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Next Generation Networks and Applications
 Athens, Greece 08 May 2009
Excellencies.
Mr Chairman,
Ladies and gentlemen


Good morning and on behalf of ITU I am pleased to welcome you to this Joint ITU and Ministry of Transport and Communications Workshop on Next Generation Networks and Applications.

Firstly, I would like to offer my thanks to our hosts, and especially to H.E. Mr. Evripidis Stylianidis, Minister of Transport and Communications and Mr. Ioannis Adamopoulos, Secretary General of Communications for their personal commitment to hold this event in the beautiful city of Athens.

I would also like to give me appreciation to Mr Nissim Benmayor, Chairman of the organizing committee for this event.

Today we will have an update on one of the key topics that ITU members have been working on in the last few years.

NGN packet-switched technology brings seamless connectivity and high-speed services over any network, and any device, worldwide.

ITU’s Next Generation Networks Global Standards Initiative (NGN-GSI) represents one of the largest, most wide-ranging standardization projects ever undertaken.

NGN will bring about the ability to quickly rollout and support new value-added services. This will be essential in an increasingly competitive market.

NGN’s flexibility is due to the fact that service-related functions are independent of the underlying transport-related technologies. This means that service providers will be able to respond much more quickly to new service requirements.

And perhaps more importantly in today’s economic climate the capital cost of deploying NGN technology, both in the core of the network, and the operating costs, are significantly lower than circuit switched technologies.

It also has the potential to be a much greener technology, with estimates of power savings of 40% over legacy networks. NGN is therefore a very significant contributor to ITU’s efforts to promote the use of ICTs to reduce global greenhouse gas emissions.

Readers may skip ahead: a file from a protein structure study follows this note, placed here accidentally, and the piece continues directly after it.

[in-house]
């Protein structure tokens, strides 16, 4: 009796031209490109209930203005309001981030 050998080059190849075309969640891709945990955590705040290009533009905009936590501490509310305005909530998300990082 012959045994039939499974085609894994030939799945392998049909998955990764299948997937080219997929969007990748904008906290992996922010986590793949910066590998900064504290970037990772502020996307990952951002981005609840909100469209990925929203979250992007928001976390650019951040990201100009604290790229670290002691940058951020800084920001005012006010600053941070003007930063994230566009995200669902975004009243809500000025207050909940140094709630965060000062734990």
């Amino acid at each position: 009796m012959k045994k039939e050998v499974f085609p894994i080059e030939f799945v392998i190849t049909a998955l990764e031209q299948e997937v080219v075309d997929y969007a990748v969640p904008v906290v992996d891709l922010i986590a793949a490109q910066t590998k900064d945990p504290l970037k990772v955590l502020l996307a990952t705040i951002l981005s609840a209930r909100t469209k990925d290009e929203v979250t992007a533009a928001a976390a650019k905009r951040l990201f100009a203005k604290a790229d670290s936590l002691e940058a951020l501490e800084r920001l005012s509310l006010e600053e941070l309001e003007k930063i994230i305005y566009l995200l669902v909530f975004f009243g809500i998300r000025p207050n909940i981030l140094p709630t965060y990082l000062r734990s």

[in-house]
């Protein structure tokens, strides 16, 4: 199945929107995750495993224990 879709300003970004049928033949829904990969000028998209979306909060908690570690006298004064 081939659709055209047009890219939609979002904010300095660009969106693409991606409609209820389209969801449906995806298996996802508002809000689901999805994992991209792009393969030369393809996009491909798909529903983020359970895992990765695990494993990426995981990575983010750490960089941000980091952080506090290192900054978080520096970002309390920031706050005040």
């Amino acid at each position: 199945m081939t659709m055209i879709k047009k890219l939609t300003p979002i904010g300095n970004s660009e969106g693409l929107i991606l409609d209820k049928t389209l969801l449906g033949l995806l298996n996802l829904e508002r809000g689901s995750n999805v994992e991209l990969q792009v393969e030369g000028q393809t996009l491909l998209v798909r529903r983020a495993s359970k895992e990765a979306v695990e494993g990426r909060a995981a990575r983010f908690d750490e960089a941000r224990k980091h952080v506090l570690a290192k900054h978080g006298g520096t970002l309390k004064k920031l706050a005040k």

So NGN will enable a range of multimedia services to be provided easier with less cost, and so increase potential revenues, as well as offering consumers greater choice at reduced rates.

One of the most highly visible services to emerge as part of the work on NGN is IPTV.

Indeed IPTV can be seen as both the business case and principal driver for accelerating deployment of NGN.

Many standards on IPTV are currently under development in ITU and we will examine this work in more detail during this event.

Ladies and gentlemen

The ubiquitous network that will seamlessly connect anyone, anytime, anywhere, by anything, requires global standards, and a global standards body like ITU clearly has an increasing role to play.

But, ITU must also meet the unique requirements of each local market, and to do this it is essential to involve all stakeholders.

Participation of the full ITU membership of 191 governments and over 700 private sector entities in the standards making process is essential if ITU is to fulfill its mission to connect the world.

NGN must ensure end-to-end security, and deliver value to all stakeholders: consumers, enterprises, service providers, government and civil society must all benefit.

Global standards developed in ITU will make this possible.

Without these standards, global NGN development and deployment would be slow and inefficient.

Conformity to these standards will foster an environment where service providers can pick and choose equipment from a variety of vendors, and will greatly increase the probability of interoperability. This will increase competition and bring down costs.

Conformity and interoperability is something we will be placing much greater emphasis on in ITU’s standards work in the future. This was one of the outcomes of last year’s World Telecommunication Standardization Assembly in Johannesburg, where great concern was expressed about difficulties being experienced with non-conforming equipment.

ITU was formed in 1865 with the aim to ensure the interoperability of the innovative international telegraph service. Our aim remains the same to this day, even though it is now much more challenging with the increasing complexity of today’s telecommunications and ICT equipment and services.

Events like this are an important opportunity to assist in advancing the knowledge and understanding of these global trends. It also gives us an opportunity to tell you something about ITU and especially our work on NGN standardization.

But equally they are an opportunity for us to meet with you the stakeholders, and understand – better – your needs, and to encourage your involvement in our work.

It also gives you an opportunity to share your experiences and interact with your peers from many other countries in the region and beyond.

We have excellent speakers, leading experts in this field, and I would like to thank them for being with us today. I am sure you will find their presentations both very interesting and very enlightening, and I encourage you to participate in an open dialogue with them.

But finally I wish you all an enjoyable and informative event.

Thank you for your attention.
 

 

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